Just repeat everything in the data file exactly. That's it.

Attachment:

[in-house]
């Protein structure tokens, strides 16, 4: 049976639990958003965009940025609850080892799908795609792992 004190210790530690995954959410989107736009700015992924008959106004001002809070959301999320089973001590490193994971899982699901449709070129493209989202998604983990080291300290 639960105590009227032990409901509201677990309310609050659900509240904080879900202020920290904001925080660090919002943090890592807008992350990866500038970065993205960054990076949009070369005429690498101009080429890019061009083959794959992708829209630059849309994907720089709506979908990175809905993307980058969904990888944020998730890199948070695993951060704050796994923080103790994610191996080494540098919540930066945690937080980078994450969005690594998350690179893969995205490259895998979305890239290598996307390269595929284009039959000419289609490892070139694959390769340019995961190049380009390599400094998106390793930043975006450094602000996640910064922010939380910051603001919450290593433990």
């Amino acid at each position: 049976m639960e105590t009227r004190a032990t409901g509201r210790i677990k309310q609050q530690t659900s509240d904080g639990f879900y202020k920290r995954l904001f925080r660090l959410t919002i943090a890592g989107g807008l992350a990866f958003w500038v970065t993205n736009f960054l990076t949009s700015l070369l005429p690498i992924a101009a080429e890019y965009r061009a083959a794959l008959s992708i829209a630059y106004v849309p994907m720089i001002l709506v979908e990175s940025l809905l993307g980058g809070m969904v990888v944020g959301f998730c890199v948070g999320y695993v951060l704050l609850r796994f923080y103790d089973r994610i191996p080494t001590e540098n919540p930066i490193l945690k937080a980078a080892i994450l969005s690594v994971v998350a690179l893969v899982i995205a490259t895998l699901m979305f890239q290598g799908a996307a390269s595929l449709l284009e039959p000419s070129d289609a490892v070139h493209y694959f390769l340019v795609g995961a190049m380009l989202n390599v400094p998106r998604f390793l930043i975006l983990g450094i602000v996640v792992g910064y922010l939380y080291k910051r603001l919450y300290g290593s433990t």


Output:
[in-house]
């Protein structure tokens, strides 16, 4: 049976639990958003965009940025609850080892799908795609792992 004190210790530690995954959410989107736009700015992924008959106004001002809070959301999320089973001590490193994971899982699901449709070129493209989202998604983990080291300290 639960105590009227032990409901509201677990309310609050659900509240904080879900202020920290904001925080660090919002943090890592807008992350990866500038970065993205960054990076949009070369005429690498101009080429890019061009083959794959992708829209630059849309994907720089709506979908990175809905993307980058969904990888944020998730890199948070695993951060704050796994923080103790994610191996080494540098919540930066945690937080980078994450969005690594998350690179893969995205490259895998979305890239290598996307390269595929284009039959000419289609490892070139694959390769340019995961190049380009390599400094998106390793930043975006450094602000996640910064922010939380910051603001919450290593433990």
């Amino acid at each position: 049976m639960e105590t009227r004190a032990t409901g509201r210790i677990k309310q609050q530690t659900s509240d904080g639990f879900y202020k920290r995954l904001f925080r660090l959410t919002i943090a890592g989107g807008l992350a990866f958003w500038v970065t993205n736009f960054l990076t949009s700015l070369l005429p690498i992924a101009a080429e890019y965009r061009a083959a794959l008959s992708i829209a630059y106004v849309p994907m720089i001002l709506v979908e990175s940025l809905l993307g980058g809070m969904v990888v944020g959301f998730c890199v948070g999320y695993v951060l704050l609850r796994f923080y103790d089973r994610i191996p080494t001590e540098n919540p930066i490193l945690k937080a980078a080892i994450l969005s690594v994971v998350a690179l893969v899982i995205a490259t895998l699901m979305f890239q290598g799908a996307a390269s595929l449709l284009e039959p000419s070129d289609a490892v070139h493209y694959f390769l340019v795609g995961a190049m380009l989202n390599v400094p998106r998604f390793l930043i975006l983990g450094i602000v996640v792992g910064y922010l939380y080291k910051r603001l919450y300290g290593s433990t």